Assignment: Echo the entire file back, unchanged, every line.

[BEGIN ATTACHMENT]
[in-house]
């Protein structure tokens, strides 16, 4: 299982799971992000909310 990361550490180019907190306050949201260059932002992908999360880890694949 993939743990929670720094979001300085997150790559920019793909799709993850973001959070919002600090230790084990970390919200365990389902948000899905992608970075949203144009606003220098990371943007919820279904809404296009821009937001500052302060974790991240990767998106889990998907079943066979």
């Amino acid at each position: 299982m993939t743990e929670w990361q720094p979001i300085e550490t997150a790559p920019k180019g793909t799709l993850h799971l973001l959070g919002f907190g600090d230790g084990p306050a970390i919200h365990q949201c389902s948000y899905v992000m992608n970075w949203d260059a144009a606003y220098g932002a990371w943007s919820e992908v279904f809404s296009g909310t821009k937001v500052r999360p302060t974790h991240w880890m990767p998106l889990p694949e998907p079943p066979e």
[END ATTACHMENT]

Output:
[in-house]
């Protein structure tokens, strides 16, 4: 299982799971992000909310 990361550490180019907190306050949201260059932002992908999360880890694949 993939743990929670720094979001300085997150790559920019793909799709993850973001959070919002600090230790084990970390919200365990389902948000899905992608970075949203144009606003220098990371943007919820279904809404296009821009937001500052302060974790991240990767998106889990998907079943066979």
């Amino acid at each position: 299982m993939t743990e929670w990361q720094p979001i300085e550490t997150a790559p920019k180019g793909t799709l993850h799971l973001l959070g919002f907190g600090d230790g084990p306050a970390i919200h365990q949201c389902s948000y899905v992000m992608n970075w949203d260059a144009a606003y220098g932002a990371w943007s919820e992908v279904f809404s296009g909310t821009k937001v500052r999360p302060t974790h991240w880890m990767p998106l889990p694949e998907p079943p066979e």